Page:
Friday, March 02, 2007

Time & Culture

Technology changes culture. This is evident in many ways, but one comes to mind today; that being the advent of digital clocks.

First, many people no longer use terms like “a quarter till four”, or “half past”. Back when all clocks were analog, I don’t recall anyone saying something like “It’s seven fifty-five”. It was “Five minutes ‘til eight”. Once you got past the half-hour, you spoke in terms of time remaining until the next hour.

The second thing is our digital precision. People typically rounded off to the nearest 5 minutes or so. Now, it’s “1:52 PM”, where before, it would have been about “ten ‘til two”. We have all become more like Star Trek’s Mister Spock, since digital timekeeping has become commonplace.

The first digital clocks I remember coming into common usage were those alarm clock-radios that had digits on a Rolodex-like device that flipped down the next digit as each minute passed. Some of these still had a little analog wheel to scroll by seconds, but many were just the flip digits for hours and minutes. I think these came along in the early 1970s.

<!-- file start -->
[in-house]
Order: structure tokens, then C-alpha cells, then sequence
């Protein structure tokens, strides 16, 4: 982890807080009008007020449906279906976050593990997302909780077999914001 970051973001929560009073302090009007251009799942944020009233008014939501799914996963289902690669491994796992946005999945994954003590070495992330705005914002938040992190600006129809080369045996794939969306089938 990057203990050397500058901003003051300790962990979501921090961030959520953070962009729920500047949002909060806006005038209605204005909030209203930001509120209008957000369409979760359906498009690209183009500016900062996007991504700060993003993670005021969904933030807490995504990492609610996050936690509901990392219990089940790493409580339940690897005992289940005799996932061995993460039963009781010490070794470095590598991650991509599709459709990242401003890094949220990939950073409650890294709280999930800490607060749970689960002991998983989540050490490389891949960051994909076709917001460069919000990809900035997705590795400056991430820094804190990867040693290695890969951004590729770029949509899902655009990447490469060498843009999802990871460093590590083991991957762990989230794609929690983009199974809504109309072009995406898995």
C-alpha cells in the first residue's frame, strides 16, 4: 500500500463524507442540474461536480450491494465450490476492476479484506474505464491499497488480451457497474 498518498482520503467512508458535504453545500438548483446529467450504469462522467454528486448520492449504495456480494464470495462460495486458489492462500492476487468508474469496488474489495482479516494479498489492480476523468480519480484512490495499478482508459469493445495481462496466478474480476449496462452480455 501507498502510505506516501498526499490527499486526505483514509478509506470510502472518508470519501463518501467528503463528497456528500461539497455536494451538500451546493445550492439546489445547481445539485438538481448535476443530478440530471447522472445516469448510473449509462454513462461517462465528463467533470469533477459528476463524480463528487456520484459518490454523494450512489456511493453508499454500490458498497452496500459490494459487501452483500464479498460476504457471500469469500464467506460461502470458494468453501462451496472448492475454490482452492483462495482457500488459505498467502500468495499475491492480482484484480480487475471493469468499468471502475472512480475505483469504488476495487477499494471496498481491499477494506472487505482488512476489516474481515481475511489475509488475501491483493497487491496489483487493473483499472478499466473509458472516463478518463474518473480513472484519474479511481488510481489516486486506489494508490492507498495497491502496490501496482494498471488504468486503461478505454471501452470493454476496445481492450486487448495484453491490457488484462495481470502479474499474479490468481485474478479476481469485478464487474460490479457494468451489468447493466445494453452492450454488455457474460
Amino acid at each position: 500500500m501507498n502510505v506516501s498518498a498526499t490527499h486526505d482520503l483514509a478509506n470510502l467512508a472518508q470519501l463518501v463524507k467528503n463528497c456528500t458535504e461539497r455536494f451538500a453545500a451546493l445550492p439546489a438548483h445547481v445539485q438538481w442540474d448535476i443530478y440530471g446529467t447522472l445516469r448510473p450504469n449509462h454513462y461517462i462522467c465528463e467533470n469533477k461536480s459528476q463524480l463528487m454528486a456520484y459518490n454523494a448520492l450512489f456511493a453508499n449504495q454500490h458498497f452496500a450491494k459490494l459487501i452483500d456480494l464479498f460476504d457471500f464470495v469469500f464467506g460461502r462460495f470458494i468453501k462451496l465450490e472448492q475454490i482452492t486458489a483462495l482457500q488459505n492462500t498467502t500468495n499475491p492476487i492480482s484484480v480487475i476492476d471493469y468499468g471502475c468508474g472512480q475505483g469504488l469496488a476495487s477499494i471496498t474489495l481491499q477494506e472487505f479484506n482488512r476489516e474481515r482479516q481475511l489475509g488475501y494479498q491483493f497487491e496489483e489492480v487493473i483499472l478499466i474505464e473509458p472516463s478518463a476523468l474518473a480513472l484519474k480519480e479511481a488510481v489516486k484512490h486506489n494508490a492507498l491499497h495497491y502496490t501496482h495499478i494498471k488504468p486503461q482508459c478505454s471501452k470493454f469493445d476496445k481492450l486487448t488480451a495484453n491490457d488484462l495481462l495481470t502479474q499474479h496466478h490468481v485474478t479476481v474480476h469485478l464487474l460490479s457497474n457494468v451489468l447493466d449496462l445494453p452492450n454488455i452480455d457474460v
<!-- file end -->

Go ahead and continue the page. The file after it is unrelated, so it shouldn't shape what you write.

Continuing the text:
About that same time, or shortly thereafter, I also recall those LED (Light-Emitting Diode) watches that glowed bright red. The first one I saw was in the movies. I don’t know which movie it was, but it was a James Bond film, and one of Bond’s high-tech gadgets of the day was one of those LED watches. The problem with them was the fact that you had to push a button on the watch to see the time. The button caused a current to go through the LED, illuminating the display. If your other hand was busy, you couldn’t see what time it was. Coolness is not always easy! In this case, just like eating a Whopper, it took two hands to see what time it was. Now, the more practical LCD (Liquid Crystal Display) technology has superseded LEDs for watches, although analog displays have made a resurgence in this market as well.

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